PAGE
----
Finally, take inspiration from this girl Lauren, who learned in six weeks with the help of her polyglot BF: https://www.youtube.com/watch?v=UHPC5DN4eJA&list=PLQ8wEmB6GZ7pqqyXpOJl34QQQuauQ2jXL She did pretty well in 6 weeks, but I'm sure you can do better in 3!

And above all - let us know how you are doing! Good luck with your mission, and be sure to reach out if you have questions!

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Reply15 months ago

https://www.duolingo.com/KateVinee
KateVinee
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Lernu https://lernu.net/ is another well-known site with a good course, although I'm not sure whether it's better than Duo for very rapid learning. You can have a look at it, anyway, and see if it would be helpful for what you need.

BaBaDum https://babadum.com/ is good for vocab drills (for Esperanto and other languages).

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Reply15 months ago

https://www.duolingo.com/DaveRutan
DaveRutan
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I was going to recommend Babadum as well, but best to mute the volume. The pronunciation isnt always spot on.

0
Reply5 months ago

https://www.duolingo.com/salivanto
salivanto
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I had three questions - but then I followed my own advice, read the whole thread and saw that two of them were already answered.

1 - Why so urgent? -- you have a friend of a friend coming.

2 - How much time do you have? -- You have limited time. (Does that mean a short amount of time per day?)

Esperanto certainly is not a "super easy language to learn." If we accept the typical claim that it can be learned in a quarter of the time it takes to learn a language like Italian, then you could hope to get to "twelve week" fluency in three weeks. Pretty good, but I wouldn't expect to be fluent at that point - or even to have a "good understanding" unless you're really going to jump in with both feet.

My third question was going to be something like -- would you like me to run you through Esperanto boot-camp for the next few weeks? Based on my understanding of "limited time" as "not much available time on any given day", I'm going to assume the answer is no.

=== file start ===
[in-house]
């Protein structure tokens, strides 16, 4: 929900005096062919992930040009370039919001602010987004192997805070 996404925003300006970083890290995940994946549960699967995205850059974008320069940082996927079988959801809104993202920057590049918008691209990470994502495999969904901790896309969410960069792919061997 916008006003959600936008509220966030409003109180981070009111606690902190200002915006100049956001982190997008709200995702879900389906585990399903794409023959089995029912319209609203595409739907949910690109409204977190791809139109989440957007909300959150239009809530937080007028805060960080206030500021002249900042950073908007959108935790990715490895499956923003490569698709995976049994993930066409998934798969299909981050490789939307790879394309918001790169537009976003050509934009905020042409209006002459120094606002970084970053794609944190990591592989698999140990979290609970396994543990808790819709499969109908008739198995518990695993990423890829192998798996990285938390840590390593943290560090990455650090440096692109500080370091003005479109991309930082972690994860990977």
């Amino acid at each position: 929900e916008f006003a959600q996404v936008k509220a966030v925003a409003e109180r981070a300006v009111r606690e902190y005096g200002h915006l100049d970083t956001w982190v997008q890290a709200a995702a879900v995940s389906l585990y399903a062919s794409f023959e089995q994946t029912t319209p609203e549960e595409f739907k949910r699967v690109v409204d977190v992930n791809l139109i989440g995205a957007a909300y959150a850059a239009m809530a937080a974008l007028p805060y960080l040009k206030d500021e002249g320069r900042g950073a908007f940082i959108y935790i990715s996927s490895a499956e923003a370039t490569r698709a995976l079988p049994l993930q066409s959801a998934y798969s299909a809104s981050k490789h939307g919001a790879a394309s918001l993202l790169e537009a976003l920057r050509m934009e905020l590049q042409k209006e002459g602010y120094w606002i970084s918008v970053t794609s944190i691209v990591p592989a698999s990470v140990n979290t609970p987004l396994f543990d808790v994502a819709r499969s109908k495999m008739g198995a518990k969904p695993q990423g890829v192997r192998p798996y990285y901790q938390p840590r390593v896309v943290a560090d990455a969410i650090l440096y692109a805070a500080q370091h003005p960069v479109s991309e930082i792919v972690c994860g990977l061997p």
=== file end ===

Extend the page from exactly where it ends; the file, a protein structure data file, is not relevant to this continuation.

For someone with serious commitment to learning a language, but only three weeks to do it, I would ditch Duolingo. I would find a native speaker (or fluent expert) and talk with them every day. For Esperanto, I would do a course like Lernu kun Logano and actually send your work to a free tutor. I would explain to your tutor that you have a deadline. I would space the 10 lessons over the three weeks, doing a lesson every second day. This will give you a better understanding of the grammar than Duolingo will in the same amount of time -- and it's learning the grammar that gives you the 4x advantage which people like to quote.

If you're ready to jump in with both feet and do an Esperanto bootcamp, contact me on italki and I'll get you started. This link is a good way to start if you don't already have a profile there.

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Reply15 months ago

https://www.duolingo.com/jdroege

Go get Radio Verda <http://esperantofre.com/verda/rav001.htm> and listen, listen, listen! The quality is good. Don't be afraid to listen to an episode four or more times!

1
Reply5 months ago

https://www.duolingo.com/2w7FFK9p

that page gives me an error

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Reply5 months ago

https://www.duolingo.com/KateVinee
KateVinee
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It's 'cause that angle bracket on the end got mixed up with the URL. Here is it without: http://esperantofre.com/verda/rav001.htm

1
Reply5 months ago

https://www.duolingo.com/jdroege

If I ever put up a URL, I will give it its own line! Tnx ...

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Reply5 months ago

https://www.duolingo.com/cadencelum
cadencelum
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Thank you everyone for your helpful tips!! I'll be sure to use each of these and hopefully I'll be able to make a new friend, haha! Thank you all so much!

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Reply5 months ago

https://www.duolingo.com/KateVinee
KateVinee
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Let us know how it goes! I feel invested in your success now. :D

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Reply5 months ago

https://www.duolingo.com/Alkanadi

Memrise

Amikumu

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Reply5 months ago